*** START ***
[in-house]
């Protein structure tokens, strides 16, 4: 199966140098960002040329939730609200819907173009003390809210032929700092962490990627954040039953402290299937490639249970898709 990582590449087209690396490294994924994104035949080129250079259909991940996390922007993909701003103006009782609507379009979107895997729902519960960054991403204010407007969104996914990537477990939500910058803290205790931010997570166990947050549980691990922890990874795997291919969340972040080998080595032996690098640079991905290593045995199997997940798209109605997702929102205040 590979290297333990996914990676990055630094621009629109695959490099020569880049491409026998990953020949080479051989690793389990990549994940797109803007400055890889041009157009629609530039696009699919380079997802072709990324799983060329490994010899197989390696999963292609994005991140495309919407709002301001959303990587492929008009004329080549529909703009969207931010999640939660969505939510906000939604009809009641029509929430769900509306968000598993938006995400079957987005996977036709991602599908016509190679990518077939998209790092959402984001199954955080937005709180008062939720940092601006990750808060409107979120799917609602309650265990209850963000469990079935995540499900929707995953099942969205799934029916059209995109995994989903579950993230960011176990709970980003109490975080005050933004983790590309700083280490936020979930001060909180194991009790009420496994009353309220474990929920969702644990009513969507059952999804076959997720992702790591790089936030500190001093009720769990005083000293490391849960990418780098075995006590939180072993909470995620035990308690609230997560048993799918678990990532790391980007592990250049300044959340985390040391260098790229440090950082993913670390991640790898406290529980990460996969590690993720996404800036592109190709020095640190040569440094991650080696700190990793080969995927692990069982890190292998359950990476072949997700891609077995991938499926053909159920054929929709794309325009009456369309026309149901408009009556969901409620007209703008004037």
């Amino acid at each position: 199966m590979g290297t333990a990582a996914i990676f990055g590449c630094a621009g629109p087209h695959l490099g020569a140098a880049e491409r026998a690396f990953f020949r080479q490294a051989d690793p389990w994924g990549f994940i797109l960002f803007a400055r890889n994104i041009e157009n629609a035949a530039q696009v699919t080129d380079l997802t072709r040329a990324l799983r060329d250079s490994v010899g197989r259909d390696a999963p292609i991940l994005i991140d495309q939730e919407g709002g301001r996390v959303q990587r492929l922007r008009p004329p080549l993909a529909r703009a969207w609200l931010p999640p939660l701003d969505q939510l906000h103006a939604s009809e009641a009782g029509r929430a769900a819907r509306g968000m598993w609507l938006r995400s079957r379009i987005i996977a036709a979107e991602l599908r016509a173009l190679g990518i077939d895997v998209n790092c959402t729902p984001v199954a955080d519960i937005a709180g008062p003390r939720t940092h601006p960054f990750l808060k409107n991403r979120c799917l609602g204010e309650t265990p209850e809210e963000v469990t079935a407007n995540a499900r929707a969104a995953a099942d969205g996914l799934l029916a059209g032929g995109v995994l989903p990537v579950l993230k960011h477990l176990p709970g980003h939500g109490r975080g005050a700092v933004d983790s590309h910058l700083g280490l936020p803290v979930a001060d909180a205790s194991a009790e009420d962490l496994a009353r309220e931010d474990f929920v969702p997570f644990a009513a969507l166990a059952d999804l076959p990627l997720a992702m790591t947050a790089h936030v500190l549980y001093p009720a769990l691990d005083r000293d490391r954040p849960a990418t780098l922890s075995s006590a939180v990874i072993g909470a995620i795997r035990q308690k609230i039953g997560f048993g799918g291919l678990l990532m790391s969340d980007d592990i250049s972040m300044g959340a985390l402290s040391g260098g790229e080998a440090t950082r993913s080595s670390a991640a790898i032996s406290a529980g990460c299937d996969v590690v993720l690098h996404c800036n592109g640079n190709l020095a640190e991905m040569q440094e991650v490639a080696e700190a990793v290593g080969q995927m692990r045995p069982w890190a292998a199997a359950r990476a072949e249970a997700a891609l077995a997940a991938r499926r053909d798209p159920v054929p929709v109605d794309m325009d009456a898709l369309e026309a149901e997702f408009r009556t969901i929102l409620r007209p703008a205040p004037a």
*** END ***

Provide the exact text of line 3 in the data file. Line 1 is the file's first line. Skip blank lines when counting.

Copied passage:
């Amino acid at each position: 199966m590979g290297t333990a990582a996914i990676f990055g590449c630094a621009g629109p087209h695959l490099g020569a140098a880049e491409r026998a690396f990953f020949r080479q490294a051989d690793p389990w994924g990549f994940i797109l960002f803007a400055r890889n994104i041009e157009n629609a035949a530039q696009v699919t080129d380079l997802t072709r040329a990324l799983r060329d250079s490994v010899g197989r259909d390696a999963p292609i991940l994005i991140d495309q939730e919407g709002g301001r996390v959303q990587r492929l922007r008009p004329p080549l993909a529909r703009a969207w609200l931010p999640p939660l701003d969505q939510l906000h103006a939604s009809e009641a009782g029509r929430a769900a819907r509306g968000m598993w609507l938006r995400s079957r379009i987005i996977a036709a979107e991602l599908r016509a173009l190679g990518i077939d895997v998209n790092c959402t729902p984001v199954a955080d519960i937005a709180g008062p003390r939720t940092h601006p960054f990750l808060k409107n991403r979120c799917l609602g204010e309650t265990p209850e809210e963000v469990t079935a407007n995540a499900r929707a969104a995953a099942d969205g996914l799934l029916a059209g032929g995109v995994l989903p990537v579950l993230k960011h477990l176990p709970g980003h939500g109490r975080g005050a700092v933004d983790s590309h910058l700083g280490l936020p803290v979930a001060d909180a205790s194991a009790e009420d962490l496994a009353r309220e931010d474990f929920v969702p997570f644990a009513a969507l166990a059952d999804l076959p990627l997720a992702m790591t947050a790089h936030v500190l549980y001093p009720a769990l691990d005083r000293d490391r954040p849960a990418t780098l922890s075995s006590a939180v990874i072993g909470a995620i795997r035990q308690k609230i039953g997560f048993g799918g291919l678990l990532m790391s969340d980007d592990i250049s972040m300044g959340a985390l402290s040391g260098g790229e080998a440090t950082r993913s080595s670390a991640a790898i032996s406290a529980g990460c299937d996969v590690v993720l690098h996404c800036n592109g640079n190709l020095a640190e991905m040569q440094e991650v490639a080696e700190a990793v290593g080969q995927m692990r045995p069982w890190a292998a199997a359950r990476a072949e249970a997700a891609l077995a997940a991938r499926r053909d798209p159920v054929p929709v109605d794309m325009d009456a898709l369309e026309a149901e997702f408009r009556t969901i929102l409620r007209p703008a205040p004037a």